PEDIGREED IS GOOD

Con­ti­nen­tal GT spares no ex­pense or top VW tech

Weekend Gold Coast Bulletin - - MOTORING - DAMIEN REID

Bent­ley’s first new Con­ti­nen­tal GT in 15 years has ar­rived with a lit­tle help from friends and fam­ily, par­tic­u­larly the Porsche Panam­era and Lam­borgh­ini Urus. Porsche’s con­tri­bu­tion is not im­me­di­ately vis­i­ble but the Con­ti­nen­tal rides on a mod­u­lar VW Group plat­form first seen un­der the new Porsche Panam­era and due to un­der­pin the com­ing Bent­ley Fly­ing Spur.

For now, it forms the bench­mark for a truly re­mark­able Grand Tour­ing coupe that’s lighter, more lux­u­ri­ous, more tech­ni­cally ad­vanced and more spa­cious than the model it re­places.

Un­der the hood re­sides a 6.0-litre twin­turbo engine that ap­pears fa­mil­iar but dif­fers con­sid­er­ably from those in pre­vi­ous Bent­leys.

Shared with the Ben­tayga su­per SUV, this W12 mo­tor has not only shed 30kg but has also been rad­i­cally re-en­gi­neered – with the front drive shafts punch­ing through the sump – to make it fit into the smaller engine bay. The 467kW of power goes out via a new eight-speed trans­mis­sion from Ger­man spe­cial­ist ZF.

Fuel de­liv­ery in­volves some in­tri­cate plumb­ing, com­bin­ing port in­jec­tion from the old car for more power with di­rect in­jec­tion to en­sure the W12 meets new emis­sion reg­u­la­tions. The up­graded twin-scroll tur­bocharg­ers vir­tu­ally elim­i­nate lag.

When cruis­ing, cylin­der dis­place­ment cuts out six cylin­ders to help with the claimed 16 per cent im­prove­ment in fuel econ­omy. Bent­ley reck­ons on a range of 800km and, on our test of more than 600km though mountain passes and high-speed mo­tor­ways, we av­er­aged bet­ter than 13L/100km.

The trans­mis­sion em­ploys Porsche’s dou­ble clutch set-up. The car’s launch was post­poned from late last year as en­gi­neers beefed up the gear­box to han­dle the engine’s 900Nm of torque – on the road, it pro­vides rapid shift­ing.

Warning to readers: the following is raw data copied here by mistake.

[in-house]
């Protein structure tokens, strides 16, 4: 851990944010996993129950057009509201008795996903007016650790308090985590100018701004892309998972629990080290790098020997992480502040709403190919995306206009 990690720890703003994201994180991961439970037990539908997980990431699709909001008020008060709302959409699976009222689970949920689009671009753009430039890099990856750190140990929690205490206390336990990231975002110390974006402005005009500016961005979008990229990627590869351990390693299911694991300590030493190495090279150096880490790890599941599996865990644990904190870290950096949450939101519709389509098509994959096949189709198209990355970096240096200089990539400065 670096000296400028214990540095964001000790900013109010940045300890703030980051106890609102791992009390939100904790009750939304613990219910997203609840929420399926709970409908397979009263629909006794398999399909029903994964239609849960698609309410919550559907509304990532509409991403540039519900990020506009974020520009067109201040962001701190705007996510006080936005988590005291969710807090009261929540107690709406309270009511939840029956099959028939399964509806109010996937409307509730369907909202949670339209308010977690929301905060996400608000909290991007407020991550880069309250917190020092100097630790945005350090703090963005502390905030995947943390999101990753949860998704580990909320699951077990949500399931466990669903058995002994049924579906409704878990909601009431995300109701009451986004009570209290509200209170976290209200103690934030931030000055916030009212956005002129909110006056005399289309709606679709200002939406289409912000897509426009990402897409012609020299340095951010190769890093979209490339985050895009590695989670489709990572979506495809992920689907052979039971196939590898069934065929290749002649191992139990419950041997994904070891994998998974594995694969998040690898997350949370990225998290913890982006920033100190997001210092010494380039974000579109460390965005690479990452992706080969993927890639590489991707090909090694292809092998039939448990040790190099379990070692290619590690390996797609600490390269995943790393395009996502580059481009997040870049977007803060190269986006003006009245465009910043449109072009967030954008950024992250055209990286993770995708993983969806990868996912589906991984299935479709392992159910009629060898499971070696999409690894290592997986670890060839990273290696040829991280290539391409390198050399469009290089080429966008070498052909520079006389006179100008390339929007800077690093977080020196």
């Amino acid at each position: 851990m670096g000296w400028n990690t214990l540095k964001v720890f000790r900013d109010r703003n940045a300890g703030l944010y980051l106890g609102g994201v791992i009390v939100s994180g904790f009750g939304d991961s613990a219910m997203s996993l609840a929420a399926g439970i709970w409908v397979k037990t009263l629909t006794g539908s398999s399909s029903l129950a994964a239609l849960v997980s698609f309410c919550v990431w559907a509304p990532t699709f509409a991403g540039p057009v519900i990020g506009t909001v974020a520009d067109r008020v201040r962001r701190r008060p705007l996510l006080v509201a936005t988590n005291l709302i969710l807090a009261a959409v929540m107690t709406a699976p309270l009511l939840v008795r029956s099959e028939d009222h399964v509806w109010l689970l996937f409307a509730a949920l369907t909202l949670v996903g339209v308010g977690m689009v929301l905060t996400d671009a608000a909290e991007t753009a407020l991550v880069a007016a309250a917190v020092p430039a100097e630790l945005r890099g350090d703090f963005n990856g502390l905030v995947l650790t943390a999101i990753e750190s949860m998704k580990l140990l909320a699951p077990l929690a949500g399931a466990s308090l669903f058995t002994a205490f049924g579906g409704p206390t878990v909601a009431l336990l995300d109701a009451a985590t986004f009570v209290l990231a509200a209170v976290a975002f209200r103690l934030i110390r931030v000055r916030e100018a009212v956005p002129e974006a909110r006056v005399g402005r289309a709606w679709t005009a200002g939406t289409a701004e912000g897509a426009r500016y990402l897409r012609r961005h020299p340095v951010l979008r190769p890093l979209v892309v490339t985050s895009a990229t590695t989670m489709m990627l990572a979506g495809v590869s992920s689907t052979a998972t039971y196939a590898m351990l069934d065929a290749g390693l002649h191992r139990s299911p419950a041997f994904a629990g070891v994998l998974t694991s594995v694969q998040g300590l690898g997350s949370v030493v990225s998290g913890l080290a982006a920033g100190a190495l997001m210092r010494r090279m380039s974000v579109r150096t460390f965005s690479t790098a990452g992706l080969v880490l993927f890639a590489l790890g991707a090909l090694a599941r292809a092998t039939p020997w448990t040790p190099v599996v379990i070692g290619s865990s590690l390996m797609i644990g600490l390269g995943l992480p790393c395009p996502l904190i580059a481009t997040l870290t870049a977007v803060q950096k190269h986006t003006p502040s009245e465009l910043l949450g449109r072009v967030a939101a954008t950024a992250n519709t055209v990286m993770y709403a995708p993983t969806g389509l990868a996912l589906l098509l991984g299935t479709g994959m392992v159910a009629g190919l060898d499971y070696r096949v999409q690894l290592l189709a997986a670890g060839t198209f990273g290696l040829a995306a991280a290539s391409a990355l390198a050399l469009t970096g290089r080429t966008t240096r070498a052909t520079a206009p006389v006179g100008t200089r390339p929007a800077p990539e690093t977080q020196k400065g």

Not only seam­less, the surge of power feels vir­tu­ally lim­it­less – de­spite its 2244kg, Bent­ley claims the Con­ti­nen­tal GT will get to 100km/h in 3.7 se­conds on its way to 333km/h. Portly it may be but in ad­di­tion to the weight saved in the engine, the new Conti also drops 80kg through the use of alu­minium and com­pos­ites in the body. The com­bi­na­tion of more power and less weight is im­me­di­ately no­tice­able.

The Con­ti­nen­tal points into cor­ners like no Bent­ley be­fore and more like an As­ton Martin Van­tage or AMG GT.

This is no doubt helped by the Dy­namic Ride rear anti-roll sus­pen­sion, shared with the Ben­tayga, and its three-cham­ber air sus­pen­sion, which gives the driver more lever­age in the stiff­ness ver­sus com­fort bat­tle.

Stop­ping’s not a prob­lem, ei­ther. In place of the pre­vi­ous model’s ex­pen­sive car­bon ce­ramic discs are the big­gest brakes on a pro­duc­tion car – 420mm discs clamped by 10-pis­ton calipers on the front and 380mm, four-pis­ton jobs at the rear – sim­i­lar to those used on the Lam­borgh­ini Urus, al­though the Lam­borgh­ini discs are car­bon ce­ramic.

The pre­vi­ous model had fixed all-wheel drive, with a 60:40 split rear to front. To­day’s GT is ef­fec­tively a rear-driver with a clutch that

QUICK GLANCE

BENT­LEY CON­TI­NEN­TAL GT PRICE $422,600 plus on-roads ENGINE 6.0-litre W12 twin-turbo, 467kW/900Nm

TRANS­MIS­SION 8-speed auto; AWD THIRST 8.9L/100km

0-100KM/H 3.7 se­conds

TOP SPEED 333km/h

sends torque on de­mand to the front wheels.

The front axle has moved for­ward 135mm not only for bet­ter weight dis­tri­bu­tion but also to give it a more ag­gres­sive look. The longer wheel­base (up by 110mm) and wider foot­print (50mm) give the car its as­sertive stance with­out sac­ri­fic­ing height and head­room.

Main­tain­ing the Bent­ley hall­marks of tim­ber, leather and chrome, the cabin rep­re­sents a rad­i­cal de­par­ture from pre­vi­ous Bent­leys. It feels lighter and more spa­cious than that of the Ben­tayga.

Am­bi­ent mood light­ing in­cludes ra­zor-thin LED strips across the dash and down the doors into the rear where it im­i­tates the ex­te­rior hips.

If buy­ers aren’t con­tent with just one tim­ber ve­neer, they can spec­ify two on the dash and doors, split by a chrome strip. A new 12.3-inch nav­i­ga­tion screen is hid­den be­hind a clever tim­ber panel that ro­tates to show a trio of ana­log di­als.

Bring­ing the Con­ti­nen­tal GT into the mod­ern era is a raft of des­per­ately needed driver aids such as head-up dis­play, ac­tive lane as­sis­tance, traf­fic as­sis­tance, parking aids and re­vers­ing cam­eras. It is due in Aus­tralia in the third quar­ter.

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